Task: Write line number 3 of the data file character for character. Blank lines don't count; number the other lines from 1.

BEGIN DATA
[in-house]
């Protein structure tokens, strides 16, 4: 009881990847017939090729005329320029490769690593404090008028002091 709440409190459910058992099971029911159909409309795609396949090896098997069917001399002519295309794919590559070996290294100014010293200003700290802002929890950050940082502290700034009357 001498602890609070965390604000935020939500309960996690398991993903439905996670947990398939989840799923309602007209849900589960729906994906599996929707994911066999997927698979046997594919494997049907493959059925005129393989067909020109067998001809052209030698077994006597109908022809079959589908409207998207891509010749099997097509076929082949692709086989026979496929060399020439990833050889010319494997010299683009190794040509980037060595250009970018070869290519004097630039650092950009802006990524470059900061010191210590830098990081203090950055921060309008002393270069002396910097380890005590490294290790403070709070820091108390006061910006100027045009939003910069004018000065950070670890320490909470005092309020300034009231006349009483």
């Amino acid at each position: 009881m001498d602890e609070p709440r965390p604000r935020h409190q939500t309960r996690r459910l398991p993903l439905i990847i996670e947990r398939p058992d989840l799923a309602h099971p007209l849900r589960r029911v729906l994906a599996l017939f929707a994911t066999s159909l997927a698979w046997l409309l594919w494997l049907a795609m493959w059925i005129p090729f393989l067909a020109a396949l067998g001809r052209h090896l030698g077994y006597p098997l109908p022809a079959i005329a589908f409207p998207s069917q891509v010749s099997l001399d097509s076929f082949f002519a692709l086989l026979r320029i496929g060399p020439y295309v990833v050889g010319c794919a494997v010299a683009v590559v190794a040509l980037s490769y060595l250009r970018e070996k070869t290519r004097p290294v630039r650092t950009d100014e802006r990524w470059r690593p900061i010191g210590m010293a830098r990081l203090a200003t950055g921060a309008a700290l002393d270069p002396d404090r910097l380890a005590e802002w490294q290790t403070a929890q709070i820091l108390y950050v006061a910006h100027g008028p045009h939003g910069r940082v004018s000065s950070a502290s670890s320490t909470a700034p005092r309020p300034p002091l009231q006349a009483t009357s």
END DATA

């Amino acid at each position: 009881m001498d602890e609070p709440r965390p604000r935020h409190q939500t309960r996690r459910l398991p993903l439905i990847i996670e947990r398939p058992d989840l799923a309602h099971p007209l849900r589960r029911v729906l994906a599996l017939f929707a994911t066999s159909l997927a698979w046997l409309l594919w494997l049907a795609m493959w059925i005129p090729f393989l067909a020109a396949l067998g001809r052209h090896l030698g077994y006597p098997l109908p022809a079959i005329a589908f409207p998207s069917q891509v010749s099997l001399d097509s076929f082949f002519a692709l086989l026979r320029i496929g060399p020439y295309v990833v050889g010319c794919a494997v010299a683009v590559v190794a040509l980037s490769y060595l250009r970018e070996k070869t290519r004097p290294v630039r650092t950009d100014e802006r990524w470059r690593p900061i010191g210590m010293a830098r990081l203090a200003t950055g921060a309008a700290l002393d270069p002396d404090r910097l380890a005590e802002w490294q290790t403070a929890q709070i820091l108390y950050v006061a910006h100027g008028p045009h939003g910069r940082v004018s000065s950070a502290s670890s320490t909470a700034p005092r309020p300034p002091l009231q006349a009483t009357s």